Many of us saw religion as harmless nonsense. Beliefs might lack all supporting evidence but, we thought, if people needed a crutch for consolation, where’s the harm? September 11th changed all that. — Richard Dawkins
With or without religion, you would have good people doing good things and evil people doing evil things. But for good people to do evil things, that takes religion. — Stephen Weinberg
A while back, I partly overheard a young couple in the Coffee Shop discussing the influence of religion on our behavior. The man said something about religion causing the Spanish Inquisition. But the woman rejected that notion and replied people are horrible to each other even without religion.
And that’s how it went. The man pointed to the Inquisition, the Crusades, September 11th, and so forth, while the woman kept saying those things could have happened anyway. They were still going at it when I left. It seems September 11th changed a lot of things, but it did not end the perennial debate over whether religion on the whole is a good or bad influence on our behavior.
On that issue, two positions have long seemed equally improbable to me: That religion is always good or that religion is always bad. Yet, I’ve heard people argue both those positions!
What is the truth?
One clue comes from a fairly recent study conducted by two researchers at the University of British Columbia, Azim Shariff and Ara Norenzayan. They found experimental evidence suggesting that simply thinking about an omniscient, morally concerned deity substantially increases the odds a person will behave altruistically.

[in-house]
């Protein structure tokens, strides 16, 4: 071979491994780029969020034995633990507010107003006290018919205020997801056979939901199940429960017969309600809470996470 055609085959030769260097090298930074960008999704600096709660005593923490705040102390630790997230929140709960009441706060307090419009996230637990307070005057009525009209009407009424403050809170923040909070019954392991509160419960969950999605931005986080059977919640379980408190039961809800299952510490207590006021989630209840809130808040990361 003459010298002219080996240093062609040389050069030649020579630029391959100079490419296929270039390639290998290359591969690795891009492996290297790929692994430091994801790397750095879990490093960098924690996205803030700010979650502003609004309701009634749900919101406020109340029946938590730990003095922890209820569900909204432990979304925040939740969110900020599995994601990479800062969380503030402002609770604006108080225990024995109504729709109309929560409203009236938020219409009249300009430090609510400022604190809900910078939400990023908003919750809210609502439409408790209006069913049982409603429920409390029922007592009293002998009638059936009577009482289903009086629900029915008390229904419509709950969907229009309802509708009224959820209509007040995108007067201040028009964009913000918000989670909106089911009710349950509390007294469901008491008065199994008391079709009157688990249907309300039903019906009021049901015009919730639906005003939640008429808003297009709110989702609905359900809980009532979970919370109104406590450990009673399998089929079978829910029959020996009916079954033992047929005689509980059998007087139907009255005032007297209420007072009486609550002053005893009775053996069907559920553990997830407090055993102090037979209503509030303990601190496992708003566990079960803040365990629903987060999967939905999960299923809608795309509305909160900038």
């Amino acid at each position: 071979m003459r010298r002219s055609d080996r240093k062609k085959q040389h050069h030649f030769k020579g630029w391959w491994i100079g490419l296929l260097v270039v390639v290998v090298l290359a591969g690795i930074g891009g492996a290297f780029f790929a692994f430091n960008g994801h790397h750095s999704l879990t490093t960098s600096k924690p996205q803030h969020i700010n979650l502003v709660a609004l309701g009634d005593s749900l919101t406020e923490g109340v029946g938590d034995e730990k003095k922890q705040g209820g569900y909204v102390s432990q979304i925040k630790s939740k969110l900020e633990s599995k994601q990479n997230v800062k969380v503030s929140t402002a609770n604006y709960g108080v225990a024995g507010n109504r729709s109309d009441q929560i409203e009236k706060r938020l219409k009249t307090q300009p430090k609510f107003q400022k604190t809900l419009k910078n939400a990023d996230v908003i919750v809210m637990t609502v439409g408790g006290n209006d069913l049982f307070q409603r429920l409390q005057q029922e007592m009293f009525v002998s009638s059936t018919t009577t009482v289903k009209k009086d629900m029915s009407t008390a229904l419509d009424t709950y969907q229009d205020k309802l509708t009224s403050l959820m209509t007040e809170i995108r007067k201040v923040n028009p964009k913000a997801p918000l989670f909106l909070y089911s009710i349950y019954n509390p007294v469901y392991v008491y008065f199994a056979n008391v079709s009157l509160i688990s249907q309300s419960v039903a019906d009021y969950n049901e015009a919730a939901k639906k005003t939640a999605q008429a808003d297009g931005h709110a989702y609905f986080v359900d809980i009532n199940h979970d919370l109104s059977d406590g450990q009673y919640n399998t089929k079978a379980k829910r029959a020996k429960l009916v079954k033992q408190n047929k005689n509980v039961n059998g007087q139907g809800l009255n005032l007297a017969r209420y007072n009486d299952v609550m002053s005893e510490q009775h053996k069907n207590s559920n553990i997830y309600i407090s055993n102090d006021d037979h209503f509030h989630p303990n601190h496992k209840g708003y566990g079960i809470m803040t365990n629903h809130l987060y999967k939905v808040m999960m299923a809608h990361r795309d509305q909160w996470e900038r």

At the same time, Brad Bushman of the University of Michigan seems to have found equally valid experimental evidence that suggests thinking about a judgmental, vengeful deity substantially increases the odds someone will behave aggressively against others.
Both studies agree that how someone thinks of deity might significantly influence their behavior. And if both studies are right, then religion can influence us to do both good and evil. I suspect that conclusion will jive with most folk’s own observations.
If religion can influence us to do both good and evil, then it would seem just as unfounded to oppose it on the grounds that its influence is necessarily evil as it would seem unfounded to support it on the grounds that its influence is necessarily good.
I began this essay by quoting Dawkins and Weinberg. Neither person, so far as I know, would argue the influence of religion on our behavior is entirely evil. Yet, I think both might hold the negatives outweigh the positives.
That’s a view likely to be endlessly debated. As for myself, I find the older I get, the more I incline toward the notion that the influence of religion on our behavior is more often evil than good. But that’s just an intuition, a hunch, and I know it could easily be wrong.
Finally, I would like to note that nothing discussed here directly addresses the questions of (1) what influence religion might have on our well-being, and (2) whether religion is overall good or evil. Both of those questions are simply beyond the scope of a short essay dealing with the moral influence of religion on our behavior.